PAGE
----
The goal of our research study is to investigate how an individual’s dietary (vegan, vegetarian, omnivore) and lifestyle choices affect wellness, including hormonal/sexual functioning throughout the middle and later years.

Your responses to this study are entirely anonymous and will only take approximately 25 minutes to complete.

Thank you for volunteering to participate in our study!

National Donut Day is June 5th — Make Vegan Donuts at Home!

Posted on June 01, 2015 by The VRG

Hi, National Donut Day is just around the corner! Making these scrumptious donuts is the perfect way to celebrate this delicious day! Heather Goldberg and Jenny Engel of Spork Foods have created a delicious donut recipe incorporating pistachios and cranberries, so whip up this delicious treat and celebrate this historical holiday!

DID YOU KNOW….National Donut Day is celebrated on the first Friday in June and was created by The Salvation Army in 1938 to honor the women who served donuts to soldiers during WWI.

About the Chefs
L.A.-based sisters and celebrity chefs, Heather Goldberg and Jenny Engel of Spork Foods are vegan chefs that own a Los Angeles-based gourmet cooking school. The culinary duo are also cookbook authors and work with some of Hollywood’s elite including Emily and Zooey Deschanel, Kristen Bell, Dax Shepard, Kristin Bauer van Straten, and Alicia Silverstone.

Pistachio Chewy Bite Doughnuts

Pistachio and Cranberry Bite Baked Donuts with Vanilla Icing
Yields 6 large donuts

1 cup organic unbleached all-purpose flour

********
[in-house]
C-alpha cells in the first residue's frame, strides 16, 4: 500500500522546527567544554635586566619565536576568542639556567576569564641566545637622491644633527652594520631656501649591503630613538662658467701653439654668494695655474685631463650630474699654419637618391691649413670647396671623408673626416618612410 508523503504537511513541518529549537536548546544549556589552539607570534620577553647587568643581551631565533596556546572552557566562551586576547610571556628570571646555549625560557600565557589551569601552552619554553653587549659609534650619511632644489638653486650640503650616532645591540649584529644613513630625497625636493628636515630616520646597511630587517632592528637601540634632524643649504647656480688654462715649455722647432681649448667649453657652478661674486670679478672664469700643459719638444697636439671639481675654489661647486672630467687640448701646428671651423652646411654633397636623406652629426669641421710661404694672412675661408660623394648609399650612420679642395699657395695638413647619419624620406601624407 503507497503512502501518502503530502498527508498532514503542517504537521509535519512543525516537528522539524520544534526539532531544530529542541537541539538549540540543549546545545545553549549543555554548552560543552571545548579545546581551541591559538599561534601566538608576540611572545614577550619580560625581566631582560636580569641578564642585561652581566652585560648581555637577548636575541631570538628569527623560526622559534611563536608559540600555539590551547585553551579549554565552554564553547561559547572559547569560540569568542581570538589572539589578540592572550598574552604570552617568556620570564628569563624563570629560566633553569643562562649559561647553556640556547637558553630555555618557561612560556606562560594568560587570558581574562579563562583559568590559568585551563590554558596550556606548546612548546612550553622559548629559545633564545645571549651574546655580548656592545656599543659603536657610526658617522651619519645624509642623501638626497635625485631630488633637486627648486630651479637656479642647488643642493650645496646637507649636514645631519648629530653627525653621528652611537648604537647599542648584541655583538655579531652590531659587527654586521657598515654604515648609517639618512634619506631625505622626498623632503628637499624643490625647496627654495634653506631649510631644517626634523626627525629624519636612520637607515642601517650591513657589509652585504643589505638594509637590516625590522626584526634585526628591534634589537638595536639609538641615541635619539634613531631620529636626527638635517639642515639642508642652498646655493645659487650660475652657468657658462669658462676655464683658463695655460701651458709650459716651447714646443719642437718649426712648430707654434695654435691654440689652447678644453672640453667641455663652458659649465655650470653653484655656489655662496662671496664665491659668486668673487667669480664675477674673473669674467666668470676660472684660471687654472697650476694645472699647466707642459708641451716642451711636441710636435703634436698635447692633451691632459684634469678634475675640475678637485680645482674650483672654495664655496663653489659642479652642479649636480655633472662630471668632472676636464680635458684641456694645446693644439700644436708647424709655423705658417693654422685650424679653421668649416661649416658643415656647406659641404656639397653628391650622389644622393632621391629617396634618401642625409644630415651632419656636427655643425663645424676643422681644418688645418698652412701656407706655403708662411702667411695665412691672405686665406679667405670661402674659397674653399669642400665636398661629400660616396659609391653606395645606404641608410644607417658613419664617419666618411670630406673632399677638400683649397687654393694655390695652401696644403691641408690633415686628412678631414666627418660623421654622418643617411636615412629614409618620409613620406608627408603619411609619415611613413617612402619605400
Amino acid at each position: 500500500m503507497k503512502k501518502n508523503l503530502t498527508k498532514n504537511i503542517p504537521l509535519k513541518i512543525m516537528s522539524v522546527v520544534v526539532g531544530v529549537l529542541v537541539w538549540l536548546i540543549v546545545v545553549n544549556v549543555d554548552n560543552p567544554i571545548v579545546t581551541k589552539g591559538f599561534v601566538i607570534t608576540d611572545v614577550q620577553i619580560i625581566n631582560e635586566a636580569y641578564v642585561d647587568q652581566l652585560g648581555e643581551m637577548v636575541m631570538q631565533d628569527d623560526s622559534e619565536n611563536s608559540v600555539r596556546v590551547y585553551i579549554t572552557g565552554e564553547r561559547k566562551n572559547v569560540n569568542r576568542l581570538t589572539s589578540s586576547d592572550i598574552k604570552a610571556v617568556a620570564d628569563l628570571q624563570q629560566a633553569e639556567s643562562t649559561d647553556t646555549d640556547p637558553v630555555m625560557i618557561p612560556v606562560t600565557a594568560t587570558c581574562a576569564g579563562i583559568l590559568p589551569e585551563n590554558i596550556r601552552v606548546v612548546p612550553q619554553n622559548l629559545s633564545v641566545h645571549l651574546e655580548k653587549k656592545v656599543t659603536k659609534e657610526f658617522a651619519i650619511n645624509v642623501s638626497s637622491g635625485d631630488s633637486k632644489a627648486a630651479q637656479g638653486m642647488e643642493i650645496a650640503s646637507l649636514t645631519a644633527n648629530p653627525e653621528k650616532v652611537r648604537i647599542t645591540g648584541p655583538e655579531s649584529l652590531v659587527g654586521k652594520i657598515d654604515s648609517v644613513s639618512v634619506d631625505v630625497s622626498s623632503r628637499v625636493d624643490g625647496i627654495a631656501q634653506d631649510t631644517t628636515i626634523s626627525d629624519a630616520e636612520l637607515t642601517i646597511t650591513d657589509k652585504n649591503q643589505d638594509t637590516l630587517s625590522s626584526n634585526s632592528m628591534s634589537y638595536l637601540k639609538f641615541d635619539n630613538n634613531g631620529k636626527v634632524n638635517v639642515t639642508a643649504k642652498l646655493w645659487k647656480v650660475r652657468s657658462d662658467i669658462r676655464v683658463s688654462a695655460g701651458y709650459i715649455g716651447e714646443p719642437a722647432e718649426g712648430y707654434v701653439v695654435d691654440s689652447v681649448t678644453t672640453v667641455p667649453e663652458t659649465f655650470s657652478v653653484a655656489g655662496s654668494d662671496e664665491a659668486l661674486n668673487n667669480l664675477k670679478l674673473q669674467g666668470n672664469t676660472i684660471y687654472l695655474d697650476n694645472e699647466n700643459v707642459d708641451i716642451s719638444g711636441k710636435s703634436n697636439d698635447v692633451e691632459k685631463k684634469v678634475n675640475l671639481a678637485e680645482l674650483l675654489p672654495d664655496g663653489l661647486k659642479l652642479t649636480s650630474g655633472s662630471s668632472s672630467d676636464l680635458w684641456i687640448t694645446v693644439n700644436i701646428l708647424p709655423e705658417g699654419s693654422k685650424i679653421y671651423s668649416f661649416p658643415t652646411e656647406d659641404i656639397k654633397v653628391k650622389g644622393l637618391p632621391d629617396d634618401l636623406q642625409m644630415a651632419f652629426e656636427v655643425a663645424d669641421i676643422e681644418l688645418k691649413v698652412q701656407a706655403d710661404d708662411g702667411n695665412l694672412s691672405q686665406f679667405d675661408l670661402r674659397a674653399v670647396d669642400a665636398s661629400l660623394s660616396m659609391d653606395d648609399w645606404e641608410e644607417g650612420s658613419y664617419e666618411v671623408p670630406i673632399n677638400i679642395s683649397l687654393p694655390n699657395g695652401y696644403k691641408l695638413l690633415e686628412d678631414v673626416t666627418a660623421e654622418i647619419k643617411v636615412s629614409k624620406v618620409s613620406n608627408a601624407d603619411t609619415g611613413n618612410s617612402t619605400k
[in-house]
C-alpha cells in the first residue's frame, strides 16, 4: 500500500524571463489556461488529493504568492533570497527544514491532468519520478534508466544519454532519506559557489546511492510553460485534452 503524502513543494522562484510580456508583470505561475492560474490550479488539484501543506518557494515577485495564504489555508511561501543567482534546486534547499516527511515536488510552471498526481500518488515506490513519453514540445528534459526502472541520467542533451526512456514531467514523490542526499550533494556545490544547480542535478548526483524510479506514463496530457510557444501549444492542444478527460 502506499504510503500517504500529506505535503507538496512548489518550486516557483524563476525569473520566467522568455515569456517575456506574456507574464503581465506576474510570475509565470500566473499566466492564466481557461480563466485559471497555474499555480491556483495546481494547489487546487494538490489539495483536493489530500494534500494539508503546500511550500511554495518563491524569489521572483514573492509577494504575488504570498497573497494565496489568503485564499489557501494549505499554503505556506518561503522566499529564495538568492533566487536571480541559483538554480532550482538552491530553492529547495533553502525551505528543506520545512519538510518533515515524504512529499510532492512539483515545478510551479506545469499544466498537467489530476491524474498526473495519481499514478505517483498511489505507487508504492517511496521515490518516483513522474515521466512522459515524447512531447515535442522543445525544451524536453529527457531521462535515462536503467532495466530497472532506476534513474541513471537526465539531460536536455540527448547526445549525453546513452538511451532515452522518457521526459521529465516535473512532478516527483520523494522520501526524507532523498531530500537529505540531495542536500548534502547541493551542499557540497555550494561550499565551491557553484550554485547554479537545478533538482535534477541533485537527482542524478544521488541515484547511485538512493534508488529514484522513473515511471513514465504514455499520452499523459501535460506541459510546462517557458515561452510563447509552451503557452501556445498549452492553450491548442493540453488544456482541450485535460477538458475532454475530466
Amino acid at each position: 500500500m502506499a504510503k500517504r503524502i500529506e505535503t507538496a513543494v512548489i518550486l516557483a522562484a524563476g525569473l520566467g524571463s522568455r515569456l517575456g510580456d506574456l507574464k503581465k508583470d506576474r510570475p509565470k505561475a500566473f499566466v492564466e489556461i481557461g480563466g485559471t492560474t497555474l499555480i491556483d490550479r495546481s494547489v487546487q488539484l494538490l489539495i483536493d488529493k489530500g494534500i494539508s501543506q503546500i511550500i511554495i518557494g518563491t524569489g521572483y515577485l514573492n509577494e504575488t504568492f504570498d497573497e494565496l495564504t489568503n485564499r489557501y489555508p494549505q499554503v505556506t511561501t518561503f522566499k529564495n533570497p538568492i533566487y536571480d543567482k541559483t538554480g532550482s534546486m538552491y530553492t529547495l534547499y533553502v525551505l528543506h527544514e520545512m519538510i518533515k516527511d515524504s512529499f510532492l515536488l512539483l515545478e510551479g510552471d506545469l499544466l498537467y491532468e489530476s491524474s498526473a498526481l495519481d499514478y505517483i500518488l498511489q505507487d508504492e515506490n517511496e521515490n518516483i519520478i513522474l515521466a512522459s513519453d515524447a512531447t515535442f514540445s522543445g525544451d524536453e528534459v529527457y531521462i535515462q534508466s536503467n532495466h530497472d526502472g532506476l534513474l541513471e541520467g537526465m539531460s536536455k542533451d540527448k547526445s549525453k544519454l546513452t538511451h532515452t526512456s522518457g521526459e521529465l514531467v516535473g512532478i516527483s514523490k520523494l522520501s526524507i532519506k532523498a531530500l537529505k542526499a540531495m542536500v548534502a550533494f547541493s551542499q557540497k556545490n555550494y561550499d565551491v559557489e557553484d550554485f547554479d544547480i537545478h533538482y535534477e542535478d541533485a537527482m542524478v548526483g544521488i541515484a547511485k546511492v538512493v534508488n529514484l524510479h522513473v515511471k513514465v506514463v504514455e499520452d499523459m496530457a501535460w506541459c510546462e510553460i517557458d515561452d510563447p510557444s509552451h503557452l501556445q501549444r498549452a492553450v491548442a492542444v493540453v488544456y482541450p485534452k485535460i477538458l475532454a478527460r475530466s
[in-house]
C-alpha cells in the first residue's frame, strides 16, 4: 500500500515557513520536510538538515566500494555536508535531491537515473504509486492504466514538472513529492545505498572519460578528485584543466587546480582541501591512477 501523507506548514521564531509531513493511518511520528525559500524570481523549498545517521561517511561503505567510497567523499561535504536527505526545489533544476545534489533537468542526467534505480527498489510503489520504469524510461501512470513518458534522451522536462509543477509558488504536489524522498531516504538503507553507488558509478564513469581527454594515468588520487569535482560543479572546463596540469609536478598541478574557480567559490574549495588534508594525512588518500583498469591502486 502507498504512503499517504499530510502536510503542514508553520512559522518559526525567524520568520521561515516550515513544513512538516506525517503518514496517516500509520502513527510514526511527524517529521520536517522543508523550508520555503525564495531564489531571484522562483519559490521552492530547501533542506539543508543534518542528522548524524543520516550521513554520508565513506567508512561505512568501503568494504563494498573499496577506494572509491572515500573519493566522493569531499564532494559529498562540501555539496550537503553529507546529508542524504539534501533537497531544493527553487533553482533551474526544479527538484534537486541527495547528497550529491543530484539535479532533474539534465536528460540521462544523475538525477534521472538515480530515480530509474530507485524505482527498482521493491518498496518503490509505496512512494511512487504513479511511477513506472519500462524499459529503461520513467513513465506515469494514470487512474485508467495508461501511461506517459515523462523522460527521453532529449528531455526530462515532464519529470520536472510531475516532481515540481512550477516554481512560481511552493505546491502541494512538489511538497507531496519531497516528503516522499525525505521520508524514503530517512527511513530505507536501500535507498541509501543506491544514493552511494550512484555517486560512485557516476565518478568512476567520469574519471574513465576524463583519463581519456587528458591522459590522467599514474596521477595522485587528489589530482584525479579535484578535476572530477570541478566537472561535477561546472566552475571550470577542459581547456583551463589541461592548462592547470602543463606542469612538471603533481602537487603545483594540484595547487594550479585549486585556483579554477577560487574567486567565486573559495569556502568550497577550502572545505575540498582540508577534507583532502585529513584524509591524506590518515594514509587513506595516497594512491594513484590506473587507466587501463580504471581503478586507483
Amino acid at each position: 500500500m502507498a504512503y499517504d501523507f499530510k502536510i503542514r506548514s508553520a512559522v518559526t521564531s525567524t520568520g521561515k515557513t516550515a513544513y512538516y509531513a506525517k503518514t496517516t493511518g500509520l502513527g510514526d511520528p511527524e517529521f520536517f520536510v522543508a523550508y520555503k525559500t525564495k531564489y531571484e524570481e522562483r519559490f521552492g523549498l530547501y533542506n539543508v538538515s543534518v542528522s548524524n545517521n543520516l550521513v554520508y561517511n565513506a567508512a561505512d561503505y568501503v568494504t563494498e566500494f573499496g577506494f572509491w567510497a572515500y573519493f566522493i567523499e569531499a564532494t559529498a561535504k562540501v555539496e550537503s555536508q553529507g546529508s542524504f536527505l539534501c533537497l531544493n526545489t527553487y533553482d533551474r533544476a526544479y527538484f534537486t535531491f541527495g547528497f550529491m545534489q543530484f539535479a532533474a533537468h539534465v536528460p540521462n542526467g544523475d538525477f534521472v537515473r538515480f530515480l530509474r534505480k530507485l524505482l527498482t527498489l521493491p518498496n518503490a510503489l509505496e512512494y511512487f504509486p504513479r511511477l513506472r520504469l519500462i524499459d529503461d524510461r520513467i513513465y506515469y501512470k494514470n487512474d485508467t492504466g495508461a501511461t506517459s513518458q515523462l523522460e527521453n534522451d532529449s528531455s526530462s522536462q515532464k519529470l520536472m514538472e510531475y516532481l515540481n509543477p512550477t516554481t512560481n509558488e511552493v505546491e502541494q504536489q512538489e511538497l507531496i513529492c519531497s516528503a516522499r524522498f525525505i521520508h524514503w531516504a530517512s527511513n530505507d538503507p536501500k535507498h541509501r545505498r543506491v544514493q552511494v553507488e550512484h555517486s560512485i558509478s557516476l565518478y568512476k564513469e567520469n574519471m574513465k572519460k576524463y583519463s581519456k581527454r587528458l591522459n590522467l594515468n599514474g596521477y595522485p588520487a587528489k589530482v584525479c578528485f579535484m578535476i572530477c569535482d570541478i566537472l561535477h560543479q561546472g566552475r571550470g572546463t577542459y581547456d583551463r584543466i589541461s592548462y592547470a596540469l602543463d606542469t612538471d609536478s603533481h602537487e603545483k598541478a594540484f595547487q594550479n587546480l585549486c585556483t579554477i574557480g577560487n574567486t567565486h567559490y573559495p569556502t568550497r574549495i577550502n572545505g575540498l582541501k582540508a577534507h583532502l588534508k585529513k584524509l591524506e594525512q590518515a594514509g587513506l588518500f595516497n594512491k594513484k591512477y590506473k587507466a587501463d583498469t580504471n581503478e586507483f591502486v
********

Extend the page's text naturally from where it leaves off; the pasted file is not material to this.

1 teaspoon baking powder
½ cup un-refined evaporated cane sugar
¼ teaspoon sea salt
¾ cup original almond milk, plus ½ teaspoon apple cider vinegar
1/3 cup neutral tasting oil (safflower)
1 teaspoon vanilla extract
*3 tablespoons, plus 1 tablespoon Setton Farms Pistachio Kernels, chopped
*1 tablespoon, plus 1 tablespoon, dried cranberries, roughly chopped

*To make the the recipe even faster, substitute 5 Setton Farms Pistachio Chewy Bites, finely chopped

Pre-heat oven to 350 degrees.

In a large bowl, combine flours, baking powder, sugar and sea salt and whisk until uniform.

In a small bowl, add almond milk and apple cider vinegar and set aside to curdle, about 1-2 minutes.

Add almond milk mixture, oil and vanilla extract to dry ingredients. Whisk until uniform. Fold 3 tablespoons pistachios and 1 tablespoon cranberries (or 3 Setton Farms Pistachio Chewy Bites) into batter.

Grease donut pan generously with cooking spray and pour batter into each donut shape. Leave about ¼ inch for batter to rise and clean any excess batter from center of each donut to prevent sticking.

Bake for about 21-24 minutes or until toothpick comes out clean. Let cool before glazing. Place on a cooling rack over a baking sheet with walls, to collect icing.

Vanilla Icing: